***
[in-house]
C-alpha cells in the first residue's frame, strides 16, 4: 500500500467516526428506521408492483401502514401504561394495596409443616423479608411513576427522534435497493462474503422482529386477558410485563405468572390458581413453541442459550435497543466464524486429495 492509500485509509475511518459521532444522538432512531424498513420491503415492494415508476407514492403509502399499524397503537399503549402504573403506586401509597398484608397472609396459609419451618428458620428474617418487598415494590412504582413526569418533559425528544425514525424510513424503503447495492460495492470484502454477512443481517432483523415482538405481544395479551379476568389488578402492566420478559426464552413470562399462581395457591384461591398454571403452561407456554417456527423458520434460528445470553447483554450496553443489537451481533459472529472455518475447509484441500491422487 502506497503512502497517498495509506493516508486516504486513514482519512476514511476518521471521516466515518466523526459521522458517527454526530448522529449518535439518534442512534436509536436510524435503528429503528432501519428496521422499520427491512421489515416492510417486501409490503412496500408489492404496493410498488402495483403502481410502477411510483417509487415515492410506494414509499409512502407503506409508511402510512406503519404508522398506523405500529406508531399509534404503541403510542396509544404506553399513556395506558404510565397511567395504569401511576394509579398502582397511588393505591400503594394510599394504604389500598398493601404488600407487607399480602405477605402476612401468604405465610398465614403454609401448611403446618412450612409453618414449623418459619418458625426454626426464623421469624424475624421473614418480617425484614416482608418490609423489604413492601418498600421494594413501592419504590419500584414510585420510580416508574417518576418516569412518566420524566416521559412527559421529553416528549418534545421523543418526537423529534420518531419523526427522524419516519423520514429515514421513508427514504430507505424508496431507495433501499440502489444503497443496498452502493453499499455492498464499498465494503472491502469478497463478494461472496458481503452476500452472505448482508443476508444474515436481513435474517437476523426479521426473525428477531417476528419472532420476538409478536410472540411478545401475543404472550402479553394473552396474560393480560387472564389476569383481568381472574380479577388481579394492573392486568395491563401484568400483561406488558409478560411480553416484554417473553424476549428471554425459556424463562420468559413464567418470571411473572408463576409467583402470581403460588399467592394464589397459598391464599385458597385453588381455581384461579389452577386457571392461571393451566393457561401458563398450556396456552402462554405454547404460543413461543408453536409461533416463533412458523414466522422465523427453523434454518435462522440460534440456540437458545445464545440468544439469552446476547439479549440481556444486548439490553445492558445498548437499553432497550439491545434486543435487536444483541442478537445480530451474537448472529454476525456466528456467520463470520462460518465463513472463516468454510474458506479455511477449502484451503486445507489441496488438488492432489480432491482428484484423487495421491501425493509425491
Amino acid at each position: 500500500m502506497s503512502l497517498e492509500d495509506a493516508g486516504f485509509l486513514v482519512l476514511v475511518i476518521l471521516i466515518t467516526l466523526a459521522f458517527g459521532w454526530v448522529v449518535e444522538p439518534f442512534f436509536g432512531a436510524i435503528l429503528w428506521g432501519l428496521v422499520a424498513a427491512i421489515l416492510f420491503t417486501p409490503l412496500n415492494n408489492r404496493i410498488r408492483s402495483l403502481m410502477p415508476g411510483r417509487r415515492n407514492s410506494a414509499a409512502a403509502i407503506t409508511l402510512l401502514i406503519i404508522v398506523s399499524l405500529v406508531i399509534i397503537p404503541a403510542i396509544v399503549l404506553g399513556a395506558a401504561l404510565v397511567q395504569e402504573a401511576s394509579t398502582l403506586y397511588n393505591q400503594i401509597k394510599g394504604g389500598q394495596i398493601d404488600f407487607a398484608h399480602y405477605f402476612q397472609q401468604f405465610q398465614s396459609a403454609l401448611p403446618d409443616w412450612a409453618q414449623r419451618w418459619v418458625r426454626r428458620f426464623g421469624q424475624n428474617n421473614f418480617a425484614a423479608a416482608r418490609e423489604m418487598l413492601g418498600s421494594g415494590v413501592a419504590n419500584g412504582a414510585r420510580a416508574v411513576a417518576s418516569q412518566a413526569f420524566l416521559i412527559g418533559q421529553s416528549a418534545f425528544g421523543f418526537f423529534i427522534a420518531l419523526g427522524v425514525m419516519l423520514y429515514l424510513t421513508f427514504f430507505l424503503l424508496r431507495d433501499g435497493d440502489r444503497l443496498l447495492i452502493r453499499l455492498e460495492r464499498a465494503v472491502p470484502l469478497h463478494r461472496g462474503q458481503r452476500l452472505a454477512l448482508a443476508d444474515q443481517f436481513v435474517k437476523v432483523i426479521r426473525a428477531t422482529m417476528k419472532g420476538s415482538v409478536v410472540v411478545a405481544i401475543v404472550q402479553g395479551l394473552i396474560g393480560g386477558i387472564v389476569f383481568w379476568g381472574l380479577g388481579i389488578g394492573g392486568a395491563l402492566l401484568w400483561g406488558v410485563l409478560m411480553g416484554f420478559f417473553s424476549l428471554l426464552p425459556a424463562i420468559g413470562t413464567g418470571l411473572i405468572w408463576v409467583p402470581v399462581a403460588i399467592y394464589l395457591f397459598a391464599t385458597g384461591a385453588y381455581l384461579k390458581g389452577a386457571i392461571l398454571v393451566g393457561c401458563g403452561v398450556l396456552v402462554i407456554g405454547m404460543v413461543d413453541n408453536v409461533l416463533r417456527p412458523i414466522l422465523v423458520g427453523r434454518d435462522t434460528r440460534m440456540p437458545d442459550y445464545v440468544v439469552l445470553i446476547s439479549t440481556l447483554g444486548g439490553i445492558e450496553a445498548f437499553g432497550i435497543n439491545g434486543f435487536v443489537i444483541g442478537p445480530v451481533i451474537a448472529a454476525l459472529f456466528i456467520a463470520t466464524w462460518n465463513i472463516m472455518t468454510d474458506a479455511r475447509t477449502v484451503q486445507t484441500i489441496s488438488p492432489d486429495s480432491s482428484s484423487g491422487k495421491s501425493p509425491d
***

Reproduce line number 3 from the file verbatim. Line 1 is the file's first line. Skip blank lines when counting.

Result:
Amino acid at each position: 500500500m502506497s503512502l497517498e492509500d495509506a493516508g486516504f485509509l486513514v482519512l476514511v475511518i476518521l471521516i466515518t467516526l466523526a459521522f458517527g459521532w454526530v448522529v449518535e444522538p439518534f442512534f436509536g432512531a436510524i435503528l429503528w428506521g432501519l428496521v422499520a424498513a427491512i421489515l416492510f420491503t417486501p409490503l412496500n415492494n408489492r404496493i410498488r408492483s402495483l403502481m410502477p415508476g411510483r417509487r415515492n407514492s410506494a414509499a409512502a403509502i407503506t409508511l402510512l401502514i406503519i404508522v398506523s399499524l405500529v406508531i399509534i397503537p404503541a403510542i396509544v399503549l404506553g399513556a395506558a401504561l404510565v397511567q395504569e402504573a401511576s394509579t398502582l403506586y397511588n393505591q400503594i401509597k394510599g394504604g389500598q394495596i398493601d404488600f407487607a398484608h399480602y405477605f402476612q397472609q401468604f405465610q398465614s396459609a403454609l401448611p403446618d409443616w412450612a409453618q414449623r419451618w418459619v418458625r426454626r428458620f426464623g421469624q424475624n428474617n421473614f418480617a425484614a423479608a416482608r418490609e423489604m418487598l413492601g418498600s421494594g415494590v413501592a419504590n419500584g412504582a414510585r420510580a416508574v411513576a417518576s418516569q412518566a413526569f420524566l416521559i412527559g418533559q421529553s416528549a418534545f425528544g421523543f418526537f423529534i427522534a420518531l419523526g427522524v425514525m419516519l423520514y429515514l424510513t421513508f427514504f430507505l424503503l424508496r431507495d433501499g435497493d440502489r444503497l443496498l447495492i452502493r453499499l455492498e460495492r464499498a465494503v472491502p470484502l469478497h463478494r461472496g462474503q458481503r452476500l452472505a454477512l448482508a443476508d444474515q443481517f436481513v435474517k437476523v432483523i426479521r426473525a428477531t422482529m417476528k419472532g420476538s415482538v409478536v410472540v411478545a405481544i401475543v404472550q402479553g395479551l394473552i396474560g393480560g386477558i387472564v389476569f383481568w379476568g381472574l380479577g388481579i389488578g394492573g392486568a395491563l402492566l401484568w400483561g406488558v410485563l409478560m411480553g416484554f420478559f417473553s424476549l428471554l426464552p425459556a424463562i420468559g413470562t413464567g418470571l411473572i405468572w408463576v409467583p402470581v399462581a403460588i399467592y394464589l395457591f397459598a391464599t385458597g384461591a385453588y381455581l384461579k390458581g389452577a386457571i392461571l398454571v393451566g393457561c401458563g403452561v398450556l396456552v402462554i407456554g405454547m404460543v413461543d413453541n408453536v409461533l416463533r417456527p412458523i414466522l422465523v423458520g427453523r434454518d435462522t434460528r440460534m440456540p437458545d442459550y445464545v440468544v439469552l445470553i446476547s439479549t440481556l447483554g444486548g439490553i445492558e450496553a445498548f437499553g432497550i435497543n439491545g434486543f435487536v443489537i444483541g442478537p445480530v451481533i451474537a448472529a454476525l459472529f456466528i456467520a463470520t466464524w462460518n465463513i472463516m472455518t468454510d474458506a479455511r475447509t477449502v484451503q486445507t484441500i489441496s488438488p492432489d486429495s480432491s482428484s484423487g491422487k495421491s501425493p509425491d